I pop the clutch and slam the accelerator, and my dad’s cowboy hat flies off. His passenger seat leans back under the massive G-force and, briefly, I think he’s going to tumble into the back seat. Sorry, pop. The rear of the Dodge Challenger skews sideways, Pirelli tyres battling for grip and losing the good fight. Thick curlicue coils of tyre smoke erupt under the rear wheels.
And yet the Dodge muscle car is only crabbing forward, rear tires spinning so furiously that they seem to be scrubbing the road clean. I let off the power, ever so slightly, and the tyres get just enough traction to catch, and kablam! We’re off. My father looks over at me, smiling slightly. “Just where have I gone wrong, son?” he asks, clowning around.
Now we’re moving, fast, the full 881Nm of torque catapulting us down the road. “Hey!” His smile falters, then slides clean off. “Jason, stop it now. That’s enough.”
Of course, it isn’t. I’m fully into the gas now, and the car seems to be reverberating all around us, a thudding frequency most often heard from heavy farm machinery and M1 Abrams tanks. We hit a bump in the road, unsettling the chassis. I’m laughing, maniacally. His face turns red. My father doesn’t scare easily, but he’s never been in a car quite like the Hellcat.
I hit 97 km/h in first gear, then kick in the clutch and pull down the shifter into second. The road is sliding underneath us at an alarming pace, fence posts on either side clicking by like reels in an eight-millimetre film.
Then, the first yellow sign that reads, “Pavement ends.” I look over at dad, wonder if that’s his life flashing before his eyes. Then I haul on the brakes.
There is no conceivable need for the Dodge Challenger SRT Hellcat. In some other form, I suppose, its 6.2-litre, supercharged Hemi V8 could be used to power a Navy destroyer, or open and shut the gates of the Hoover Dam, or just shove the San Andreas Fault back in the right direction.
But, no, instead Chrysler’s Dodge division decided it needed to outfit the special Challenger model with an oxygen-gurgling heart that produces 527kW. That’s more powerful than most exotic supercars. And then they gave it a starting price of about $60,000 (R660 939).
For whatever reason, muscle cars are very much still part of the conversation when it comes to American vehicles, efficiency and practicality be damned. And the Challenger, a big beefy slab of throwback Detroit metal, has long been eclipsed by Ford’s Mustang and the Chevrolet Camaro. Its masters decided it was time to be heard. Enter the Hellcat.
(Only a killjoy would ask about its economy. OK, fine: 21l/100km in the city, 13.5l/100km on the highway. That’s still better than many a Rolls-Royce or Lamborghini.)
It should be noted that the 2015 Challenger can be had in all kinds of variants, including the base V6 that starts well short of $30,000 (R330 175) and gets a very sane 9.4l/100km. That car is more stylish than the Hellcat, with brightwork and details like the double grille that show attention to detail. It’s a very cool car indeed.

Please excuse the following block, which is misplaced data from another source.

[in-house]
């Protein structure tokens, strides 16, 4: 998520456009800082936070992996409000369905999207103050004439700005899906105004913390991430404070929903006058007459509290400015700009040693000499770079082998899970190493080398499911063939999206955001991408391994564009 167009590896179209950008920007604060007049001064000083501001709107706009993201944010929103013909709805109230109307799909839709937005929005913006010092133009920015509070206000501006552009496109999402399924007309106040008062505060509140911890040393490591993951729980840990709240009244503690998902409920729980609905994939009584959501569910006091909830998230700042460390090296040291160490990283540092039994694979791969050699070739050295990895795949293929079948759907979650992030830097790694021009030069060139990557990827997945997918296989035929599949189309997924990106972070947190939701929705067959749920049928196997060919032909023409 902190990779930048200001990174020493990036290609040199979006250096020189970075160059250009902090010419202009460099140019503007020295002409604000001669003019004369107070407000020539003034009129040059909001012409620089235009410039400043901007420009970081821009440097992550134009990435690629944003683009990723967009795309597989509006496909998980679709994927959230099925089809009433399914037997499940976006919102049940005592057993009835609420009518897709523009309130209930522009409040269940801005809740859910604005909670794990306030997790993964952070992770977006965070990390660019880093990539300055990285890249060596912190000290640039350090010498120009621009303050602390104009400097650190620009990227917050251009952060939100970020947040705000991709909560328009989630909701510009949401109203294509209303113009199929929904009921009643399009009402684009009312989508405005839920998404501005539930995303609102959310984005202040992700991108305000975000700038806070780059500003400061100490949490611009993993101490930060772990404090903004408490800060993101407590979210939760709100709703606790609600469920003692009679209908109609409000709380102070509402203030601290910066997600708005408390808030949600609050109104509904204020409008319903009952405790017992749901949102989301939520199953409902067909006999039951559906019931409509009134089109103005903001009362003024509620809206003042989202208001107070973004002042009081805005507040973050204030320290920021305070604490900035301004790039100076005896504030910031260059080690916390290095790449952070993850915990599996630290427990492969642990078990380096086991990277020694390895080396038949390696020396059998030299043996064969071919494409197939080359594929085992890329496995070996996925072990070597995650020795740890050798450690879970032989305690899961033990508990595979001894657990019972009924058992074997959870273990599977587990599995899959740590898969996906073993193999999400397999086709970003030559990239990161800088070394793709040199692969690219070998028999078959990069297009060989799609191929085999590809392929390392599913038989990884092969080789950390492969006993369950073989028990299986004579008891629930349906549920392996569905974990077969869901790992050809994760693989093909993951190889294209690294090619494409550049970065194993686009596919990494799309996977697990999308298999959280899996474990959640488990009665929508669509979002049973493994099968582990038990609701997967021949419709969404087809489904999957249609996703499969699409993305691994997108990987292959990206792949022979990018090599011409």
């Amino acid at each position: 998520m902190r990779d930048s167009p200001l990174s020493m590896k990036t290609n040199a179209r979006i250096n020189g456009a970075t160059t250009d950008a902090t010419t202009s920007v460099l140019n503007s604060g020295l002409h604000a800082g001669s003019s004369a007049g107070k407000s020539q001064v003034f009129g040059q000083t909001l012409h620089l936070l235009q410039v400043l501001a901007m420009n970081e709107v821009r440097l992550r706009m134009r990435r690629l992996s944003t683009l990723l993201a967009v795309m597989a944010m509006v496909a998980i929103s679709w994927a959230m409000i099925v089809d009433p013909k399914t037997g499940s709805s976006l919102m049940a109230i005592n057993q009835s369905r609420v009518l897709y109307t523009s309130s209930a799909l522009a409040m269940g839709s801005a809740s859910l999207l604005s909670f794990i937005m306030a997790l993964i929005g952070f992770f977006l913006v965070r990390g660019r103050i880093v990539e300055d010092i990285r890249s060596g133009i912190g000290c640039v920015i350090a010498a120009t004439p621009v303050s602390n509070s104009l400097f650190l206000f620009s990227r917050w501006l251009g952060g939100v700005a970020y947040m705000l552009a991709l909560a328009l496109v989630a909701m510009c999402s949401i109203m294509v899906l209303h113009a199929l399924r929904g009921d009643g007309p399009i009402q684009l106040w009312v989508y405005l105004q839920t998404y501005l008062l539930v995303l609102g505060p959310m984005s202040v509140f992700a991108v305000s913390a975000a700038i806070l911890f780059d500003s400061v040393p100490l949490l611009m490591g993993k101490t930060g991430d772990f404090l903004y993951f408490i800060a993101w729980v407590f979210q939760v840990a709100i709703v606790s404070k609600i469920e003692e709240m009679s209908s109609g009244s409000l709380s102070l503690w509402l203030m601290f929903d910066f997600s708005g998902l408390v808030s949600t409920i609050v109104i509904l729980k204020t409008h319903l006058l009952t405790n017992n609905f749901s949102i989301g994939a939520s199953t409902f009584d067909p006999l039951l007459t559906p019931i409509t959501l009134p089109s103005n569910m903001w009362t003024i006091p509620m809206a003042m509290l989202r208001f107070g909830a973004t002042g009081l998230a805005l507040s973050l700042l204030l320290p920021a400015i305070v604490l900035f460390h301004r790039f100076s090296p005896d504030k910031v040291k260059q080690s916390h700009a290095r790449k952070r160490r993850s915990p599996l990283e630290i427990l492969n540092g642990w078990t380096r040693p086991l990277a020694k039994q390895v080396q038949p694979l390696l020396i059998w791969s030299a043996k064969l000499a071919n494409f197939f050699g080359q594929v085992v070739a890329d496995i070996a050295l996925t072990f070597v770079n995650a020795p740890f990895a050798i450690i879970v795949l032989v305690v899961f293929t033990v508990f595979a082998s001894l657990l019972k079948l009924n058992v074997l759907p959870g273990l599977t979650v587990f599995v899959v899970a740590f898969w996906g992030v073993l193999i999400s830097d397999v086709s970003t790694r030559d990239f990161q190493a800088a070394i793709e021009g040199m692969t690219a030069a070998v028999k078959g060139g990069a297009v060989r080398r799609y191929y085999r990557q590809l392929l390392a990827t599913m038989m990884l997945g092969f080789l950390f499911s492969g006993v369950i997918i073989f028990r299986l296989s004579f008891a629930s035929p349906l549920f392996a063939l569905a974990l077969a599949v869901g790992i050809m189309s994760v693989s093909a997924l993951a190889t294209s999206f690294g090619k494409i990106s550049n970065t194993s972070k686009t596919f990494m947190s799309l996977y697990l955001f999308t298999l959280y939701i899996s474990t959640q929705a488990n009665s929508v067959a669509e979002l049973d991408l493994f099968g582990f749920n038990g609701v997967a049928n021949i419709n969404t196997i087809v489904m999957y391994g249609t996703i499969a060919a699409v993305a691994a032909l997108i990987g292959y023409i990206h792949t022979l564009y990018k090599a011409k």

The first model-year Challenger was born in the 1970s and was reborn in 2008. This new generation has the same broad shoulders and swaying hips as the first models. But with only two doors and sheet metal that stretches on for days, it neither looks nor plays the part of a modern sports car, let alone a crowd-pleasing crossover or sensible sedan.
Backing up for a moment to me and my dad and the Hellcat: I’d flown to northern New Mexico, where my family lives, and where Dodge had managed to procure me a Hellcat. I could think of few other places on Earth where I could better exploit the powertrain with fewer constraints.
We caravaned out to the desert where prairie dogs outnumbered humans some thousands to none. There was nobody to complain or even observe all that noise and tyre smoke.
It was time to lay rubber.
One might think that, as an adult, we would outgrow the joy of a burnout. In fact, as a teenager, I don’t think I ever performed that act. (The spirit was willing but the equipment wanting. My first car was a Nissan Sentra.)
The Hellcat comes as a standard six-speed manual transmission or very slick eight-speed automatic. It’s equally easy to burn out in either. And it goes like this.
In sport mode, with traction control still fully on, slam on the gas. Hang on to the wheel and keep it pointed straight. Control the front wheels, which have suddenly gone light because the hood is lifting heavenward. Look in the rearview mirror; observe smoke. Let off the gas slightly. Proceed onward in orderly fashion, pretending that high-definition strips of rubber left on road are in no way related to your Challenger muscle car.
I gave rides to my entire family. My older cousin Tim (smile fixed, maybe terrified), my 20-something cousin Dustin (gleeful; he might have whooped). My stepdad Mark (His co- workers surrounded the car like hungry vultures.) And my grandmother, who had just celebrated her 97th birthday. (She thought the Challenger was “very pretty.”)
Fun was had by the whole family. And what more could any prodigal son ask for?
Engine: 6.2-litre supercharged V8
Transmission: Six-speed manual
0-100km/h: 2.9 seconds (Claimed)
Fuel Consumption: 21l/100km (City), 13.5l/100km (Highway)
Best feature: Wild, mad fun.
Worst feature: Trying not to access that wild, mad fun.
–Jason H. Harper is the motoring correspondent for Bloomberg News. There are no current plans to sell the Dodge Challenger in the South African market.